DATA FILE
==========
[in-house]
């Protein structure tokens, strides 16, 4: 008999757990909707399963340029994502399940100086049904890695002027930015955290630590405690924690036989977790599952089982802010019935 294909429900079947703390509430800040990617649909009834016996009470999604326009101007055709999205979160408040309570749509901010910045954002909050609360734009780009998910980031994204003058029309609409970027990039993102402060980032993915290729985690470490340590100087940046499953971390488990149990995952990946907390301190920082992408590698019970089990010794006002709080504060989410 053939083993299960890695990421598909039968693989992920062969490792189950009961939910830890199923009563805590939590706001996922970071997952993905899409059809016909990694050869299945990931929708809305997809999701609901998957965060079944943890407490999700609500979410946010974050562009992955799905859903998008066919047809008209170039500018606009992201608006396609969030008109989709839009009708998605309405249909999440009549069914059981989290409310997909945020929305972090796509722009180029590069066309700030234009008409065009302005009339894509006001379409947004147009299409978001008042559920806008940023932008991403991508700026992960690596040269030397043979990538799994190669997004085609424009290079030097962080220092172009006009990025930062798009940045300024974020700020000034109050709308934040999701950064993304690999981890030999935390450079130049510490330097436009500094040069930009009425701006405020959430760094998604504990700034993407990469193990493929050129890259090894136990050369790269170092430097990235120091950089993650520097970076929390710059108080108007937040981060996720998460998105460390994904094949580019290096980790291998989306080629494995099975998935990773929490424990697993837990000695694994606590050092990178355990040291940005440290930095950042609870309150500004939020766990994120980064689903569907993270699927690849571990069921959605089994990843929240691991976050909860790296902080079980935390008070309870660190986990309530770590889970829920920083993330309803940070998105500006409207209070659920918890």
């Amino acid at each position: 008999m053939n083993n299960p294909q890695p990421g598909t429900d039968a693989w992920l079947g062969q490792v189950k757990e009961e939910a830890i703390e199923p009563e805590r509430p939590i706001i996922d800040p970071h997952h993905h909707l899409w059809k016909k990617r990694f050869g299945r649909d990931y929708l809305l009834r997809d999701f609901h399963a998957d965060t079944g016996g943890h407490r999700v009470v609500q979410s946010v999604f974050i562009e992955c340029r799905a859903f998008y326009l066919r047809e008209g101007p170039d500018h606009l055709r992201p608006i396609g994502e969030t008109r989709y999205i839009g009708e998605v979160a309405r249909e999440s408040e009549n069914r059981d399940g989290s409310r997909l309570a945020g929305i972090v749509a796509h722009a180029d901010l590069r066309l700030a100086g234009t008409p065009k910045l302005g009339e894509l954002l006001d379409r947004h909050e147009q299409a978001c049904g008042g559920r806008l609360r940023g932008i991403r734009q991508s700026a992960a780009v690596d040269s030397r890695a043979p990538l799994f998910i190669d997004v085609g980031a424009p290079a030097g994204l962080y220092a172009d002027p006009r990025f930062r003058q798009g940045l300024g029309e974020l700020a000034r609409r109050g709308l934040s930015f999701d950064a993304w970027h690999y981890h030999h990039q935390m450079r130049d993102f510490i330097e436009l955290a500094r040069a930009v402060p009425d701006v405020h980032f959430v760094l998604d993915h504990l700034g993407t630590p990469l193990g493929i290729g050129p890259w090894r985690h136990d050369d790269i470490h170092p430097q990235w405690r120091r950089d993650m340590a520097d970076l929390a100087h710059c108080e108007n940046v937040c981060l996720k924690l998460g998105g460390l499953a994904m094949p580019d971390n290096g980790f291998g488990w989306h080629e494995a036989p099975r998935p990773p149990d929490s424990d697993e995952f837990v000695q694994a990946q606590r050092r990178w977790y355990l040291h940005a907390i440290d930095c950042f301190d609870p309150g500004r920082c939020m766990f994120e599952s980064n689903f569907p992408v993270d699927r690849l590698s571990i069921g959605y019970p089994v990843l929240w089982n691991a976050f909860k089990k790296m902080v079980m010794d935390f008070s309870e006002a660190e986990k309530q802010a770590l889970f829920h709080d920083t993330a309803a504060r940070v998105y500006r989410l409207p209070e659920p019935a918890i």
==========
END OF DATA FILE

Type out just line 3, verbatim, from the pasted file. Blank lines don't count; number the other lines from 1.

């Amino acid at each position: 008999m053939n083993n299960p294909q890695p990421g598909t429900d039968a693989w992920l079947g062969q490792v189950k757990e009961e939910a830890i703390e199923p009563e805590r509430p939590i706001i996922d800040p970071h997952h993905h909707l899409w059809k016909k990617r990694f050869g299945r649909d990931y929708l809305l009834r997809d999701f609901h399963a998957d965060t079944g016996g943890h407490r999700v009470v609500q979410s946010v999604f974050i562009e992955c340029r799905a859903f998008y326009l066919r047809e008209g101007p170039d500018h606009l055709r992201p608006i396609g994502e969030t008109r989709y999205i839009g009708e998605v979160a309405r249909e999440s408040e009549n069914r059981d399940g989290s409310r997909l309570a945020g929305i972090v749509a796509h722009a180029d901010l590069r066309l700030a100086g234009t008409p065009k910045l302005g009339e894509l954002l006001d379409r947004h909050e147009q299409a978001c049904g008042g559920r806008l609360r940023g932008i991403r734009q991508s700026a992960a780009v690596d040269s030397r890695a043979p990538l799994f998910i190669d997004v085609g980031a424009p290079a030097g994204l962080y220092a172009d002027p006009r990025f930062r003058q798009g940045l300024g029309e974020l700020a000034r609409r109050g709308l934040s930015f999701d950064a993304w970027h690999y981890h030999h990039q935390m450079r130049d993102f510490i330097e436009l955290a500094r040069a930009v402060p009425d701006v405020h980032f959430v760094l998604d993915h504990l700034g993407t630590p990469l193990g493929i290729g050129p890259w090894r985690h136990d050369d790269i470490h170092p430097q990235w405690r120091r950089d993650m340590a520097d970076l929390a100087h710059c108080e108007n940046v937040c981060l996720k924690l998460g998105g460390l499953a994904m094949p580019d971390n290096g980790f291998g488990w989306h080629e494995a036989p099975r998935p990773p149990d929490s424990d697993e995952f837990v000695q694994a990946q606590r050092r990178w977790y355990l040291h940005a907390i440290d930095c950042f301190d609870p309150g500004r920082c939020m766990f994120e599952s980064n689903f569907p992408v993270d699927r690849l590698s571990i069921g959605y019970p089994v990843l929240w089982n691991a976050f909860k089990k790296m902080v079980m010794d935390f008070s309870e006002a660190e986990k309530q802010a770590l889970f829920h709080d920083t993330a309803a504060r940070v998105y500006r989410l409207p209070e659920p019935a918890i």